September 21, 2006
UPTON, NY -- A group of scientists from the Technion-Israel Institute of Technology has used the Accelerator Test Facility (ATF) at the U.S. Department of Energy's Brookhaven National Laboratory to demonstrate, for the first time, the feasibility of particle acceleration by stimulated emission of radiation (PASER), a kind of particle analog of the laser process.
The technology may provide a brand new tool for the emerging field of nanoscience because the "cool" electrons produced will enable more precise x-ray probes of ultra-small structures. Both the essence of the concept and the proof-of-principle experiment performed at the ATF are described in an upcoming publication in Physical Review Letters.
"This is the first experimental evidence that energy can be transferred from excited atoms/molecules to free electrons in a coherent way," said Samer Banna, a co-author on the paper with Levi Schächter and Valery Berezovsky. "In other words, this is the first demonstration of coherent collisions of the second kind."
A collision of the second kind takes place when a moving electron collides with an excited atom/molecule and energy is transferred from the latter to the former. In coherent collisions, the energy transfer due to multiple collisions may significantly increase the kinetic energy of the moving electrons.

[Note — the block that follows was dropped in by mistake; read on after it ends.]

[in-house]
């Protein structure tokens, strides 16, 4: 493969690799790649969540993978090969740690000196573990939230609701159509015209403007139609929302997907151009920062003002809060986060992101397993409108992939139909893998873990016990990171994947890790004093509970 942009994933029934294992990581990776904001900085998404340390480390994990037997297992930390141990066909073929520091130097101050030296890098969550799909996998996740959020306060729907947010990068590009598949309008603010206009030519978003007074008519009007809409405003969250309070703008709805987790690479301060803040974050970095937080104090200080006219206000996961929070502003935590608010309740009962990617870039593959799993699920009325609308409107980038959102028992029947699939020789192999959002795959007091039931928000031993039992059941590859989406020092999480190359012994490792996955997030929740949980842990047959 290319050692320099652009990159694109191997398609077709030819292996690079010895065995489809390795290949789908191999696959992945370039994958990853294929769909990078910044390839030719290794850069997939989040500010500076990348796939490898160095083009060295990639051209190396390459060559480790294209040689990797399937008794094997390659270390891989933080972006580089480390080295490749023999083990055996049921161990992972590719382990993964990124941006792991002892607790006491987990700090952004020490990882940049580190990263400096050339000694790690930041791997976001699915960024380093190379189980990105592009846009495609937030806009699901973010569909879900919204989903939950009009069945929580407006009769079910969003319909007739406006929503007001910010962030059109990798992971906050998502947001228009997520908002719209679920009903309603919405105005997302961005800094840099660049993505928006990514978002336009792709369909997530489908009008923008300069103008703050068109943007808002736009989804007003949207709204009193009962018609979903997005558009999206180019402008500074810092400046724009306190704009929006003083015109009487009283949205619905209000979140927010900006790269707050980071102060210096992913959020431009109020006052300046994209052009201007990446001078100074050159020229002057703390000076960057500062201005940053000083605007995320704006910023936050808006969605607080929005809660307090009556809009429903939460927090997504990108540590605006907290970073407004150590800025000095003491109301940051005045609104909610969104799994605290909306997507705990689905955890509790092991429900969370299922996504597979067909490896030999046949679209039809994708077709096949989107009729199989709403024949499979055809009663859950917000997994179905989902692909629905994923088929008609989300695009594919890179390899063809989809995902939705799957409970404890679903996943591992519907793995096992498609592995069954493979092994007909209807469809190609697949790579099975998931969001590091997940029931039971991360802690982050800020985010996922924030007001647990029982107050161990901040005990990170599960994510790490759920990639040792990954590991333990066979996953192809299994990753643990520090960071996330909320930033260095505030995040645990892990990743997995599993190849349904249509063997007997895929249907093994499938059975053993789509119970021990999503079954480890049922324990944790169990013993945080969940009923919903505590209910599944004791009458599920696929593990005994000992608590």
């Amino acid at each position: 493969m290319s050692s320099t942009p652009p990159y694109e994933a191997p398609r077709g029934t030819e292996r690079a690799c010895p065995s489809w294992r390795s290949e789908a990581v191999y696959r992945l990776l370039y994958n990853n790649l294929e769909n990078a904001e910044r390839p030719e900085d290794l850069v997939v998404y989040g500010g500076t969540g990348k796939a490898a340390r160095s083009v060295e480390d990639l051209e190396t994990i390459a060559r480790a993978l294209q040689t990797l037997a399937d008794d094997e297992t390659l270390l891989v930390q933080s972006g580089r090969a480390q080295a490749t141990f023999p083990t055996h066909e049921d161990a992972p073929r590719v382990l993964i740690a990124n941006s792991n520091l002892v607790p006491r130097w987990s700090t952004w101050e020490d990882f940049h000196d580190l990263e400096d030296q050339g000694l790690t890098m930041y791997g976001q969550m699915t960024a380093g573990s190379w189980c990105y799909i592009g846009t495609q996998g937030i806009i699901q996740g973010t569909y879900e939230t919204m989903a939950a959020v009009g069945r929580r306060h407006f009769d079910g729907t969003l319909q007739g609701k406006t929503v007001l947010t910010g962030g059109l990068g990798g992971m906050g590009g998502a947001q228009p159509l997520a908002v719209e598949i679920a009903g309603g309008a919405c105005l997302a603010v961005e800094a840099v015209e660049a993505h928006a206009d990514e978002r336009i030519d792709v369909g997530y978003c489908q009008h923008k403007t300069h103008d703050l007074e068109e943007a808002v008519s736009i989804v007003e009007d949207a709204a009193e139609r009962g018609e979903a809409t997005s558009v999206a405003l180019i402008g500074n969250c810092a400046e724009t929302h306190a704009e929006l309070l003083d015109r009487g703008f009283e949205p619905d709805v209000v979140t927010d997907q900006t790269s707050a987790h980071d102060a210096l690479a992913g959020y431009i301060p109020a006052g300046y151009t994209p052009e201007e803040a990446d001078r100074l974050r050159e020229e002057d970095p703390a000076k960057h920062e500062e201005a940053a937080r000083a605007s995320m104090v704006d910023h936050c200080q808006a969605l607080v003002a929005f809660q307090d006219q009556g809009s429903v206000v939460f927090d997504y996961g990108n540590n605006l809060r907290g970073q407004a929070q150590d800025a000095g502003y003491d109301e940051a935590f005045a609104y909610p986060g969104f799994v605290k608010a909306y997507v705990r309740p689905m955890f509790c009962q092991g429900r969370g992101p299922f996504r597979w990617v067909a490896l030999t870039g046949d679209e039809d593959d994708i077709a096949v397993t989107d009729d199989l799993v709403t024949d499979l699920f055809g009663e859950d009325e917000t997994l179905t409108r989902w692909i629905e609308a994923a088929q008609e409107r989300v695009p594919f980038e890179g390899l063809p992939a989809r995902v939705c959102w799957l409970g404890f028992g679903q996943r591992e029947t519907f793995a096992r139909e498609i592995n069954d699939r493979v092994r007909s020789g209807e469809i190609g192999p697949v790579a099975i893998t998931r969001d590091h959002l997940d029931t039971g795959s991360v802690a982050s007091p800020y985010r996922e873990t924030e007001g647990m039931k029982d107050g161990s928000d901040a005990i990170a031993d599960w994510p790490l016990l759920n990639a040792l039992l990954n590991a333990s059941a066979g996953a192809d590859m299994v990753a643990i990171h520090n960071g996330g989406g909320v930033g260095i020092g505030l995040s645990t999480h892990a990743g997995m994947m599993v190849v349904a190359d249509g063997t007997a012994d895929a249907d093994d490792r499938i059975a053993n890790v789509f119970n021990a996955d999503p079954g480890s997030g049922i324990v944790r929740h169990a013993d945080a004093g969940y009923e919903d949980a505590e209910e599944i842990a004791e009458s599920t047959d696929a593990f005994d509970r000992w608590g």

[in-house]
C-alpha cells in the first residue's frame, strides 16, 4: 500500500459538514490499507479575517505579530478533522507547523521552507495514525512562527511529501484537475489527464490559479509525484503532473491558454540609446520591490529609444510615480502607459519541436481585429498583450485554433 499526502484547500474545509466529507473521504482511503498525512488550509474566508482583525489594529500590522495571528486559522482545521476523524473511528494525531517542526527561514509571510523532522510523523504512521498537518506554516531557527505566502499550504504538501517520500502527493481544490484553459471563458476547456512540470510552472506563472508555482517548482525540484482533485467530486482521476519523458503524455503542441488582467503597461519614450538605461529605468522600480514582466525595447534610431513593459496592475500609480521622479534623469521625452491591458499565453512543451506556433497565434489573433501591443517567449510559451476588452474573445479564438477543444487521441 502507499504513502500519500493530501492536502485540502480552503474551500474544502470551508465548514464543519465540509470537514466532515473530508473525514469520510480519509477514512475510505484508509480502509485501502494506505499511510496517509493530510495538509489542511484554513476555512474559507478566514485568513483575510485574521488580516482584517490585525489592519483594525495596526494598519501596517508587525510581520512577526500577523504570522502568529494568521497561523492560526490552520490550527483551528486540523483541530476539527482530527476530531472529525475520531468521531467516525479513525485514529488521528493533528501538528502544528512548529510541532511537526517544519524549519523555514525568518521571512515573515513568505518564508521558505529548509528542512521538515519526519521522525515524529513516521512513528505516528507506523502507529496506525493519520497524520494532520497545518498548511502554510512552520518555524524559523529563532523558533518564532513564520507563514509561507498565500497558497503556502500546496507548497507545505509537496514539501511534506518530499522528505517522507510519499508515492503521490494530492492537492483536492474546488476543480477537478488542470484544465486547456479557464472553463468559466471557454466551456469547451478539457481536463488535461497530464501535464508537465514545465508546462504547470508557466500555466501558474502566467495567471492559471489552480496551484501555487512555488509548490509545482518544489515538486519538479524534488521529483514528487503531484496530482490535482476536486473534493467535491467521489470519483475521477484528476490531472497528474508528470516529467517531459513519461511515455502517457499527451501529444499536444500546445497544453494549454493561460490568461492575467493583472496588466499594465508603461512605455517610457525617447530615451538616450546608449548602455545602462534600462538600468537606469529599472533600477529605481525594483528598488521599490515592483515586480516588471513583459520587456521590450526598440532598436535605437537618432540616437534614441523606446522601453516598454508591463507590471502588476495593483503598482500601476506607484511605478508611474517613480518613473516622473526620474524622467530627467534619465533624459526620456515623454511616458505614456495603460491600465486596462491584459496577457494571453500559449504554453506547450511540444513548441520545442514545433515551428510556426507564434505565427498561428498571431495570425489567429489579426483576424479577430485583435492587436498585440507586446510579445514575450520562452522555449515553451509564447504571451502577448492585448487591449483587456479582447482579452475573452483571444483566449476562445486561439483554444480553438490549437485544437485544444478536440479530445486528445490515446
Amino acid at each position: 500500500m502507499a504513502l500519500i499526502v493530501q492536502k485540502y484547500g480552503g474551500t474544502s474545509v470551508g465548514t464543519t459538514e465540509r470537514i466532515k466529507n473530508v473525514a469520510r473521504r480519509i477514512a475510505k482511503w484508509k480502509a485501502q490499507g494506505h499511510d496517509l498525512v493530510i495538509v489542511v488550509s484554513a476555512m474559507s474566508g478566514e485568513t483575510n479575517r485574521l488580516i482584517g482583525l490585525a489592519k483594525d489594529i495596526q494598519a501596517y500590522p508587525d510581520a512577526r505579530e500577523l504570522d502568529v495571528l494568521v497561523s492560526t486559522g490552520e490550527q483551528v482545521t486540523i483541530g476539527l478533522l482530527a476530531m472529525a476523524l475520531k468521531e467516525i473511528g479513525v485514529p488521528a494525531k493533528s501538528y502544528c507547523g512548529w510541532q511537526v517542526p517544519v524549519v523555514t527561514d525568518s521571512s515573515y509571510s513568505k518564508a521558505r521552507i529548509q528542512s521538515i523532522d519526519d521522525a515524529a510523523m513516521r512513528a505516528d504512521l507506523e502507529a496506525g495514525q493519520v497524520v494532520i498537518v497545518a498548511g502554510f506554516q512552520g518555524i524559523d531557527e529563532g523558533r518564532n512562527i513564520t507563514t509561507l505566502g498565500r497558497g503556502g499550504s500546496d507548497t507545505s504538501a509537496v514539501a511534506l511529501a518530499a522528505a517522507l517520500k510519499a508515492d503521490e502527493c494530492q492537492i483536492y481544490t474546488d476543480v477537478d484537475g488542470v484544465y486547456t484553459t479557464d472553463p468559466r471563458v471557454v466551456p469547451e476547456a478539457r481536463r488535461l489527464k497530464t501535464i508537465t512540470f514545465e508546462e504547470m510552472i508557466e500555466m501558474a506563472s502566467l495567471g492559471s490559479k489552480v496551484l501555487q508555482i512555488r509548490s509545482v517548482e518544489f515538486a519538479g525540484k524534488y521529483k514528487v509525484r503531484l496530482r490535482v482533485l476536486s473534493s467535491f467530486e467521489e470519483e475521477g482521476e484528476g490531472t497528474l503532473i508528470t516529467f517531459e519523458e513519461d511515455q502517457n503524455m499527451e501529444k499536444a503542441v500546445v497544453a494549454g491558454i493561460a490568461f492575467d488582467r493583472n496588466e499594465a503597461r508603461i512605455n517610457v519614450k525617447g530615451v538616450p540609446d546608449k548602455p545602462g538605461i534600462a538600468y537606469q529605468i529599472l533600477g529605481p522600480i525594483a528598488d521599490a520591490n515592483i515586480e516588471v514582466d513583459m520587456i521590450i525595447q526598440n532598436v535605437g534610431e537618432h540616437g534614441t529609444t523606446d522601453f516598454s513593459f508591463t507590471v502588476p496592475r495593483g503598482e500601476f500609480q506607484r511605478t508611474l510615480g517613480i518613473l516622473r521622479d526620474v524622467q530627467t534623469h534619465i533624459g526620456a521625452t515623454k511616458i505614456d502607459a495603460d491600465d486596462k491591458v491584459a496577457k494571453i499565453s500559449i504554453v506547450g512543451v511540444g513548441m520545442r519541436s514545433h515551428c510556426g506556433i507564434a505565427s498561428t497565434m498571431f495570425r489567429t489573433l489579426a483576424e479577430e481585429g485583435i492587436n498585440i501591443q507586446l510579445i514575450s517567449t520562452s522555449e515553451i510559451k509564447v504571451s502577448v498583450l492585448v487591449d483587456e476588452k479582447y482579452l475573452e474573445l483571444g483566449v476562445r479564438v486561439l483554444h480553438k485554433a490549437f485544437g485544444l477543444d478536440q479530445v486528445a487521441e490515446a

The researchers have shown that energy stored in a carbon dioxide (CO2) mixture is transferred directly to an electron beam, which was initially bunched by the powerful ATF CO2 laser in order to ensure significant energy transfer. Each accelerated electron has undergone roughly two million collisions with excited CO2 molecules, generating no heat in the process.
Banna explained the PASER and LASER analogy: "In the latter case, photons traveling through an active medium stimulate the excited atoms, which release their energy in the form of additional photons," he said. "In the PASER experiment, the active medium surrenders its energy directly to the electrons."
Although the effect observed in this proof-of-principle experiment is modest, Banna emphasized that future PASER experiments will aim to significantly increase the gain in acceleration.
2006-538 | Media & Communications Office
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